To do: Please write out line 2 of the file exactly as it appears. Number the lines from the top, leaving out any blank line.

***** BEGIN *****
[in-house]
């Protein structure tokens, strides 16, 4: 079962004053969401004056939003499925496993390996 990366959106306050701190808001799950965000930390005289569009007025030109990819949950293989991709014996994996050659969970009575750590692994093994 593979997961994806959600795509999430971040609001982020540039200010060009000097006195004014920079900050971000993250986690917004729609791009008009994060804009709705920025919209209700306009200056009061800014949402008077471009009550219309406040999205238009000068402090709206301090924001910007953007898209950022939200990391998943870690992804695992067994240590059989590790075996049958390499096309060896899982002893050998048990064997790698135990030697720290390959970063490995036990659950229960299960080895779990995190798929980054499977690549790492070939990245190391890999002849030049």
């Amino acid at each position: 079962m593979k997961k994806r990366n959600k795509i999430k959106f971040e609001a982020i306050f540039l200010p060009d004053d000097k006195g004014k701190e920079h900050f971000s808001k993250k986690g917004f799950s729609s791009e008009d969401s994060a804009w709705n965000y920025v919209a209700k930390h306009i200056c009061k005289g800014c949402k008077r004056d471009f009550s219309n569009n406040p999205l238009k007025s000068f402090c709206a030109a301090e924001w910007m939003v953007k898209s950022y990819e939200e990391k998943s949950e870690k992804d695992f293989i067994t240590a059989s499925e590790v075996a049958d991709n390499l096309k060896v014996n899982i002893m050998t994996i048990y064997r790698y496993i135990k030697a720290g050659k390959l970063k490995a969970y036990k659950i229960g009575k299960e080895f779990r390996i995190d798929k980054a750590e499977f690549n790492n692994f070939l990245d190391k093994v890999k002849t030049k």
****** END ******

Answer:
């Protein structure tokens, strides 16, 4: 079962004053969401004056939003499925496993390996 990366959106306050701190808001799950965000930390005289569009007025030109990819949950293989991709014996994996050659969970009575750590692994093994 593979997961994806959600795509999430971040609001982020540039200010060009000097006195004014920079900050971000993250986690917004729609791009008009994060804009709705920025919209209700306009200056009061800014949402008077471009009550219309406040999205238009000068402090709206301090924001910007953007898209950022939200990391998943870690992804695992067994240590059989590790075996049958390499096309060896899982002893050998048990064997790698135990030697720290390959970063490995036990659950229960299960080895779990995190798929980054499977690549790492070939990245190391890999002849030049």